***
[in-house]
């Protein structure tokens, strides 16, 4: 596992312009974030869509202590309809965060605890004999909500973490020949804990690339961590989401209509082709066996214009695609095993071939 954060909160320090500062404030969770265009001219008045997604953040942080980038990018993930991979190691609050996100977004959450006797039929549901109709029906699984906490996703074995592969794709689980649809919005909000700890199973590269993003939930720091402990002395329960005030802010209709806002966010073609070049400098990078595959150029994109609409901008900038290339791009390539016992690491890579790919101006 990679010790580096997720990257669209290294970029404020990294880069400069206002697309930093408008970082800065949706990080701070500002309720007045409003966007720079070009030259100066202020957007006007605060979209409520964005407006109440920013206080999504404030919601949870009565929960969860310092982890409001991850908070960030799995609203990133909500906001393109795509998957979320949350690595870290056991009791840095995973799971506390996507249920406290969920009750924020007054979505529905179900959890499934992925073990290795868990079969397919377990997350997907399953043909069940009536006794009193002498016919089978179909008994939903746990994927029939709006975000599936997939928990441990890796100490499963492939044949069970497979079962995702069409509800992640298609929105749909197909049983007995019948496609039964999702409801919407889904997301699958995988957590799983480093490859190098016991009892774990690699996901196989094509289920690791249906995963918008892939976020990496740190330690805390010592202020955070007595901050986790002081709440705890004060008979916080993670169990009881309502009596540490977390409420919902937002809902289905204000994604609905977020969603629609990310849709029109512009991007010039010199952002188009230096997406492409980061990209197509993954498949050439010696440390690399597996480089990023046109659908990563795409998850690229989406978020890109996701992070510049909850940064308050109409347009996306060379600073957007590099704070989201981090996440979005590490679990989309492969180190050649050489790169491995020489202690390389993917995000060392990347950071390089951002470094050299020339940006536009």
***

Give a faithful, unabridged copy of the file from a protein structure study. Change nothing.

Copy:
[in-house]
């Protein structure tokens, strides 16, 4: 596992312009974030869509202590309809965060605890004999909500973490020949804990690339961590989401209509082709066996214009695609095993071939 954060909160320090500062404030969770265009001219008045997604953040942080980038990018993930991979190691609050996100977004959450006797039929549901109709029906699984906490996703074995592969794709689980649809919005909000700890199973590269993003939930720091402990002395329960005030802010209709806002966010073609070049400098990078595959150029994109609409901008900038290339791009390539016992690491890579790919101006 990679010790580096997720990257669209290294970029404020990294880069400069206002697309930093408008970082800065949706990080701070500002309720007045409003966007720079070009030259100066202020957007006007605060979209409520964005407006109440920013206080999504404030919601949870009565929960969860310092982890409001991850908070960030799995609203990133909500906001393109795509998957979320949350690595870290056991009791840095995973799971506390996507249920406290969920009750924020007054979505529905179900959890499934992925073990290795868990079969397919377990997350997907399953043909069940009536006794009193002498016919089978179909008994939903746990994927029939709006975000599936997939928990441990890796100490499963492939044949069970497979079962995702069409509800992640298609929105749909197909049983007995019948496609039964999702409801919407889904997301699958995988957590799983480093490859190098016991009892774990690699996901196989094509289920690791249906995963918008892939976020990496740190330690805390010592202020955070007595901050986790002081709440705890004060008979916080993670169990009881309502009596540490977390409420919902937002809902289905204000994604609905977020969603629609990310849709029109512009991007010039010199952002188009230096997406492409980061990209197509993954498949050439010696440390690399597996480089990023046109659908990563795409998850690229989406978020890109996701992070510049909850940064308050109409347009996306060379600073957007590099704070989201981090996440979005590490679990989309492969180190050649050489790169491995020489202690390389993917995000060392990347950071390089951002470094050299020339940006536009």